Australasian Science: Australia's authority on science since 1938

Fighting Lobbyists with Science

By Stephen Luntz

Simon Chapman has fought the tobacco industry, gun lobby and even opponents of wind farms and swimming pool fences.

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For decades Prof Simon Chapman has taken on powerful industries and lobby groups in a quest to make life safer and longer for all.

“When I started, tobacco advertising wallpapered the country,” he says. “It was in every medium. Today it is nowhere except the internet.” Chapman is quick to note that no single person can claim credit for the legislative changes along the way, ascribing progress to “a close-knit team of researchers here and overseas”. Nevertheless, he is particularly proud of his contribution to mandatory plain packaging legislation.

Chapman’s undergraduate degree at the University of NSW was in sociology but his Honours thesis, on advertising directed at doctors by pharmaceutical companies, coincided with a Senate inquiry. When Senator Peter Baume read Chapman’s thesis into Hansard, Chapman says: “It was then I realised research could be more than something that is read by your examiners.”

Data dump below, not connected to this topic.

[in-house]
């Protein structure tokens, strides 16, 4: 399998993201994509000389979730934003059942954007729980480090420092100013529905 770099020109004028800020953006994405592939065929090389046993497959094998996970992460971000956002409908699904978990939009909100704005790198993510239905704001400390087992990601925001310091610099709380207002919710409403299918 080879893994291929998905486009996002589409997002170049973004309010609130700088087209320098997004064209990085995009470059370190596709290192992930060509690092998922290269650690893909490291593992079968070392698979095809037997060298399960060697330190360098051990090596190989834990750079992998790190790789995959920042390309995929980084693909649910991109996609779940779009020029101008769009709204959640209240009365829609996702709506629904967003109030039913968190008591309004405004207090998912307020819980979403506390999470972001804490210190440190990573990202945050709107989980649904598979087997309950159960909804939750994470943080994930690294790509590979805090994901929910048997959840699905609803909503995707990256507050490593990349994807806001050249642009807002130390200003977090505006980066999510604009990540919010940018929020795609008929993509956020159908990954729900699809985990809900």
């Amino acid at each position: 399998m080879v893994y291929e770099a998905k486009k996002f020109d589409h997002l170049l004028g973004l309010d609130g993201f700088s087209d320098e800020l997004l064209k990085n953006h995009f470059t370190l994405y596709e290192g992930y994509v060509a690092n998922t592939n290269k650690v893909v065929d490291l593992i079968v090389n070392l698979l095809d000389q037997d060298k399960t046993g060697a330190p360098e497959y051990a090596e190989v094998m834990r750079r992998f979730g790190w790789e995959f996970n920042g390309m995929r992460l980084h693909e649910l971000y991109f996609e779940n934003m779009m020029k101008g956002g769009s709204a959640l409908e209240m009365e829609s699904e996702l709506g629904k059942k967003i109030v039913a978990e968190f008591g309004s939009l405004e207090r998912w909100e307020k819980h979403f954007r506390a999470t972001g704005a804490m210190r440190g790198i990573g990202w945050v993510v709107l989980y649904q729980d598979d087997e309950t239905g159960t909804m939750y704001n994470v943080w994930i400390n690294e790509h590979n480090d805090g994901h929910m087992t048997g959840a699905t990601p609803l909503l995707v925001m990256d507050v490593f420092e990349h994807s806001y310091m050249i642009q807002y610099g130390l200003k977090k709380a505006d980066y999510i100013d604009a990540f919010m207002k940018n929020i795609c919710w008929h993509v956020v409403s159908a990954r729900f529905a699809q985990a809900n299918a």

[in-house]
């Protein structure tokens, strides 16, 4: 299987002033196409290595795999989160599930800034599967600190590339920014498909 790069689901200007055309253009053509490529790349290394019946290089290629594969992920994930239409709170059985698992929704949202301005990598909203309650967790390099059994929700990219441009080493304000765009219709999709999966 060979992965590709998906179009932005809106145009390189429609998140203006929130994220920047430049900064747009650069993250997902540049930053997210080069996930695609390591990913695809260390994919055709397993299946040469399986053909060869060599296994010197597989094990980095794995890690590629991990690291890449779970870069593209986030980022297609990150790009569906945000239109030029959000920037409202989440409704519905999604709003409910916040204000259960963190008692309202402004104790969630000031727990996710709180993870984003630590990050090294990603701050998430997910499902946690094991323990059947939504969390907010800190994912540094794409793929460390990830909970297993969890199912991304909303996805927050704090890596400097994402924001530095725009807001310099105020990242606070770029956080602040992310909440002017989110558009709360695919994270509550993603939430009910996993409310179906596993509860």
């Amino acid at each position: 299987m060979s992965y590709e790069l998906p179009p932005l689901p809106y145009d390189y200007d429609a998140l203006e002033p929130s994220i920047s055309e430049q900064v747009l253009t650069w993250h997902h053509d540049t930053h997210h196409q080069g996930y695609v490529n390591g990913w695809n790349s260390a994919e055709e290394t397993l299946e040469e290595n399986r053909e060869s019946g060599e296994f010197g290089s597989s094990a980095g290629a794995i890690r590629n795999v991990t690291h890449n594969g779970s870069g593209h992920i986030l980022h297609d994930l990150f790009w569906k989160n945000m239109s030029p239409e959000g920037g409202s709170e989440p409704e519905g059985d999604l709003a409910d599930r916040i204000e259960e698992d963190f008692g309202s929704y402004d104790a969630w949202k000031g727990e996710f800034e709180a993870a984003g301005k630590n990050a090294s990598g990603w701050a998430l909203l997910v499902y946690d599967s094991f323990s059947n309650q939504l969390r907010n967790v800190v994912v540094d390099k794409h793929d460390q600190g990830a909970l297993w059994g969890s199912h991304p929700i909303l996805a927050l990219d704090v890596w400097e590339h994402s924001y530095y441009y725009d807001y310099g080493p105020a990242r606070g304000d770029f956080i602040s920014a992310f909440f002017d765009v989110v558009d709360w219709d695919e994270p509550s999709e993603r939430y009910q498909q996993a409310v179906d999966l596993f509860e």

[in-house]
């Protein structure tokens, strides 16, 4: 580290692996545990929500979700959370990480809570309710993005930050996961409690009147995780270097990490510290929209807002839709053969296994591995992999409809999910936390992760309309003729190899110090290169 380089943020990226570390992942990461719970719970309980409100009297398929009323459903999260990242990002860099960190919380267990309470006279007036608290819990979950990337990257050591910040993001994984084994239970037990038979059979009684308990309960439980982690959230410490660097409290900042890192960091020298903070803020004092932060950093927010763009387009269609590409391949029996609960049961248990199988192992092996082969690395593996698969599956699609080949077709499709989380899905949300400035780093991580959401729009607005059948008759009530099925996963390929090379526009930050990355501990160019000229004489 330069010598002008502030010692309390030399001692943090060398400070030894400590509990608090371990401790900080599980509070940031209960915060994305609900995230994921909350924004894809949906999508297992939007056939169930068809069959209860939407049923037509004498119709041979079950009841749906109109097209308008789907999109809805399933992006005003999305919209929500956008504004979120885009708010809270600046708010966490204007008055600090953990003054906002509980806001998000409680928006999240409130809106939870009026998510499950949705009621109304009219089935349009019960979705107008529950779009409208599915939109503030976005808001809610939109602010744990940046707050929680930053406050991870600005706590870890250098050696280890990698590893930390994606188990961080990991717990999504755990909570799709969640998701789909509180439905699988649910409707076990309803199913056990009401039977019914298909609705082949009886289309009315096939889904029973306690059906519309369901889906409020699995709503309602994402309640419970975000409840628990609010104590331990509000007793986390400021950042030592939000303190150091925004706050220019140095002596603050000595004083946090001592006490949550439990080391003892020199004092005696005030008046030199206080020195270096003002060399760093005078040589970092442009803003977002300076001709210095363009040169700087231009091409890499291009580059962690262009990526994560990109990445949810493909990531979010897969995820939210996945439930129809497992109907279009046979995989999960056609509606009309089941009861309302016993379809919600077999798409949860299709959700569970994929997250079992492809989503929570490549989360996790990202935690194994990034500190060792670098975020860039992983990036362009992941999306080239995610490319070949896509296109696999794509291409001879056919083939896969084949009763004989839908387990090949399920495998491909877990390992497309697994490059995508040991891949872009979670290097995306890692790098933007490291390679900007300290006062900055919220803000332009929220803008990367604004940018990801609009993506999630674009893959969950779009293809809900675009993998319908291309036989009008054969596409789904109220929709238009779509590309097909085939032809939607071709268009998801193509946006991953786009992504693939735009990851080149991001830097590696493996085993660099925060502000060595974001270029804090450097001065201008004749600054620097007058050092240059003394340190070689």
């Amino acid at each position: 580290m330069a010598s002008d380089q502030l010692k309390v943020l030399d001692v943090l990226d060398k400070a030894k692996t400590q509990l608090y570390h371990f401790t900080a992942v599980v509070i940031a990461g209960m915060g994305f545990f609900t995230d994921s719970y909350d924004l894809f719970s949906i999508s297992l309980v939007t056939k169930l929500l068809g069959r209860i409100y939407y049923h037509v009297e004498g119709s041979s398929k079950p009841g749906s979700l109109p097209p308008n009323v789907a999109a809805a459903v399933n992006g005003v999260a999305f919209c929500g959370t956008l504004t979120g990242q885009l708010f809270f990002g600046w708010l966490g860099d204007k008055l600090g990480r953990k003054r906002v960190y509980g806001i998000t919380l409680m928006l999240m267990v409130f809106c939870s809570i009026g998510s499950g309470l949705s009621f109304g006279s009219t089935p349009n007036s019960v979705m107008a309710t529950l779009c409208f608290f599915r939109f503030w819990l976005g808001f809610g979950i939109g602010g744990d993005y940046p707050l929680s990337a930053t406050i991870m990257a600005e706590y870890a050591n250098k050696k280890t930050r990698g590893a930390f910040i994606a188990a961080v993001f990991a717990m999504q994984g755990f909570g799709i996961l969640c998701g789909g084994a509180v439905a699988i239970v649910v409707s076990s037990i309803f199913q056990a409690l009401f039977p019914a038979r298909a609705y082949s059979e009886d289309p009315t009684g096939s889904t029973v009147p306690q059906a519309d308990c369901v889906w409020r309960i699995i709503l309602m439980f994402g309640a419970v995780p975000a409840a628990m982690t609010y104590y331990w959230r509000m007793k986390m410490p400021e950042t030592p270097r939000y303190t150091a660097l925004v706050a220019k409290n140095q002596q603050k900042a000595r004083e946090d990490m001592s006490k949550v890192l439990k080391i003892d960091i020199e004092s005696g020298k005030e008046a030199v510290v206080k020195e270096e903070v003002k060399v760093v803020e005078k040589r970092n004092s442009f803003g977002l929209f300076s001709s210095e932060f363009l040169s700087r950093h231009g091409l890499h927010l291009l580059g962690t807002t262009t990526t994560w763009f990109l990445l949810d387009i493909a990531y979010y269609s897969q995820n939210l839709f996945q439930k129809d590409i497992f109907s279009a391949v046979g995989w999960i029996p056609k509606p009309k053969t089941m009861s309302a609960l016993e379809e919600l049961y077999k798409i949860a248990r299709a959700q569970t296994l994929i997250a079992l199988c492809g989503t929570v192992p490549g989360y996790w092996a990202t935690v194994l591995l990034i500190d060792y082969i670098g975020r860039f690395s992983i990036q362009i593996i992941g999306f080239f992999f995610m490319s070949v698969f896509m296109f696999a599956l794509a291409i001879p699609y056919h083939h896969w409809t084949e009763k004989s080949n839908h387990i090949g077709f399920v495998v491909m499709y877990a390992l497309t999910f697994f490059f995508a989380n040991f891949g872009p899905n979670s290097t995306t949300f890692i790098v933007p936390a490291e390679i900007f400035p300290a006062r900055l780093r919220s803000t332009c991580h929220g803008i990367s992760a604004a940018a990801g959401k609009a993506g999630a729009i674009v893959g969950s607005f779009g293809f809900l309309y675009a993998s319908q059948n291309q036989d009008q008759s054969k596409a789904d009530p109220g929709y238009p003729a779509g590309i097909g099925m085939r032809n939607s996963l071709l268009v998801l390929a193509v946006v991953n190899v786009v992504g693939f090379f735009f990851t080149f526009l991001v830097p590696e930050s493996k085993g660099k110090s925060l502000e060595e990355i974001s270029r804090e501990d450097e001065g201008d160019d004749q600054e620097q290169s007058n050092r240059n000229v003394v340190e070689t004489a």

For his PhD Chapman moved to Sydney University, where he is now Professor of Public Health. In the intervening years he has been the author of almost 300 papers in peer-reviewed journals and written 17 books and major reports. For 9 years he was the editor of Tobacco Control, a specialist publication of the British Medical Journal.

Meanwhile Australian smoking rates have more than halved. Chapman’s influence is demonstrated by British American...

The full text of this article can be purchased from Informit.